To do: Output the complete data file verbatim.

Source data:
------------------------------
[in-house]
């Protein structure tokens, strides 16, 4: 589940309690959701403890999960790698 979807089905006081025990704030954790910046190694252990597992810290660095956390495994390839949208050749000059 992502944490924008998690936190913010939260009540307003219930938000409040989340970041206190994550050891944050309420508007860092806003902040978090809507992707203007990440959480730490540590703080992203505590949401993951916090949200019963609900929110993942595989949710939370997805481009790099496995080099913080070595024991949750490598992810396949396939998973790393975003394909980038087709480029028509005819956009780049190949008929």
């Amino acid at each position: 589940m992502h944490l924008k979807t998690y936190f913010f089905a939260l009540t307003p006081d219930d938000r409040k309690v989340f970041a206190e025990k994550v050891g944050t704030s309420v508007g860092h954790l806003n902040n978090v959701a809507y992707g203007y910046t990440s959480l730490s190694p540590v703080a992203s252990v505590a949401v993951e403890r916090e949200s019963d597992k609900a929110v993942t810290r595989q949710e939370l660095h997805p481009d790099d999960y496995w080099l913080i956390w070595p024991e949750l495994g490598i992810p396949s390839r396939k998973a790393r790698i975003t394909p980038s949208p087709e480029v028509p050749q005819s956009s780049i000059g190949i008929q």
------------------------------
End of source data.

[in-house]
């Protein structure tokens, strides 16, 4: 589940309690959701403890999960790698 979807089905006081025990704030954790910046190694252990597992810290660095956390495994390839949208050749000059 992502944490924008998690936190913010939260009540307003219930938000409040989340970041206190994550050891944050309420508007860092806003902040978090809507992707203007990440959480730490540590703080992203505590949401993951916090949200019963609900929110993942595989949710939370997805481009790099496995080099913080070595024991949750490598992810396949396939998973790393975003394909980038087709480029028509005819956009780049190949008929």
């Amino acid at each position: 589940m992502h944490l924008k979807t998690y936190f913010f089905a939260l009540t307003p006081d219930d938000r409040k309690v989340f970041a206190e025990k994550v050891g944050t704030s309420v508007g860092h954790l806003n902040n978090v959701a809507y992707g203007y910046t990440s959480l730490s190694p540590v703080a992203s252990v505590a949401v993951e403890r916090e949200s019963d597992k609900a929110v993942t810290r595989q949710e939370l660095h997805p481009d790099d999960y496995w080099l913080i956390w070595p024991e949750l495994g490598i992810p396949s390839r396939k998973a790393r790698i975003t394909p980038s949208p087709e480029v028509p050749q005819s956009s780049i000059g190949i008929q």